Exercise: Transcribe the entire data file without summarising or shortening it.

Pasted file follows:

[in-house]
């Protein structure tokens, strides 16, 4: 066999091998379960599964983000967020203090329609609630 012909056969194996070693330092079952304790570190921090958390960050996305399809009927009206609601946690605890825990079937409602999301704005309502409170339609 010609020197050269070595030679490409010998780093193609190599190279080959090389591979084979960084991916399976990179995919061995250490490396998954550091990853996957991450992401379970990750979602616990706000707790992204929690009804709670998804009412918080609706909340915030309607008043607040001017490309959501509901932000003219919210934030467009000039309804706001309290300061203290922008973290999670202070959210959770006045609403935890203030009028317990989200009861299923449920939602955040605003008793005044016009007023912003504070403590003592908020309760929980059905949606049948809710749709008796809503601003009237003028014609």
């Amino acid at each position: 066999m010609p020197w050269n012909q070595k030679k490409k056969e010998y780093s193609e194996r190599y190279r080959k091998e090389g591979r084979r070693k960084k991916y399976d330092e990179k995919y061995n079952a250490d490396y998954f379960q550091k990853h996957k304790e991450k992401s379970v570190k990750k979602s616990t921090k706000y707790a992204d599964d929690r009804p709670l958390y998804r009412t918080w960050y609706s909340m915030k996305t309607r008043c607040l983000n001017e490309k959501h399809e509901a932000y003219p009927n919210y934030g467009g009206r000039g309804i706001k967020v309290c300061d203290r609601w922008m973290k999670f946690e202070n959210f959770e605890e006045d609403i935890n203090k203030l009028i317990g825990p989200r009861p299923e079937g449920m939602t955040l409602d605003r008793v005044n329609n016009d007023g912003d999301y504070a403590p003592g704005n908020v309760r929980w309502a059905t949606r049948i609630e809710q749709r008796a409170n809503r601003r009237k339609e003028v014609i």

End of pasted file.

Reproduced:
[in-house]
């Protein structure tokens, strides 16, 4: 066999091998379960599964983000967020203090329609609630 012909056969194996070693330092079952304790570190921090958390960050996305399809009927009206609601946690605890825990079937409602999301704005309502409170339609 010609020197050269070595030679490409010998780093193609190599190279080959090389591979084979960084991916399976990179995919061995250490490396998954550091990853996957991450992401379970990750979602616990706000707790992204929690009804709670998804009412918080609706909340915030309607008043607040001017490309959501509901932000003219919210934030467009000039309804706001309290300061203290922008973290999670202070959210959770006045609403935890203030009028317990989200009861299923449920939602955040605003008793005044016009007023912003504070403590003592908020309760929980059905949606049948809710749709008796809503601003009237003028014609």
């Amino acid at each position: 066999m010609p020197w050269n012909q070595k030679k490409k056969e010998y780093s193609e194996r190599y190279r080959k091998e090389g591979r084979r070693k960084k991916y399976d330092e990179k995919y061995n079952a250490d490396y998954f379960q550091k990853h996957k304790e991450k992401s379970v570190k990750k979602s616990t921090k706000y707790a992204d599964d929690r009804p709670l958390y998804r009412t918080w960050y609706s909340m915030k996305t309607r008043c607040l983000n001017e490309k959501h399809e509901a932000y003219p009927n919210y934030g467009g009206r000039g309804i706001k967020v309290c300061d203290r609601w922008m973290k999670f946690e202070n959210f959770e605890e006045d609403i935890n203090k203030l009028i317990g825990p989200r009861p299923e079937g449920m939602t955040l409602d605003r008793v005044n329609n016009d007023g912003d999301y504070a403590p003592g704005n908020v309760r929980w309502a059905t949606r049948i609630e809710q749709r008796a409170n809503r601003r009237k339609e003028v014609i």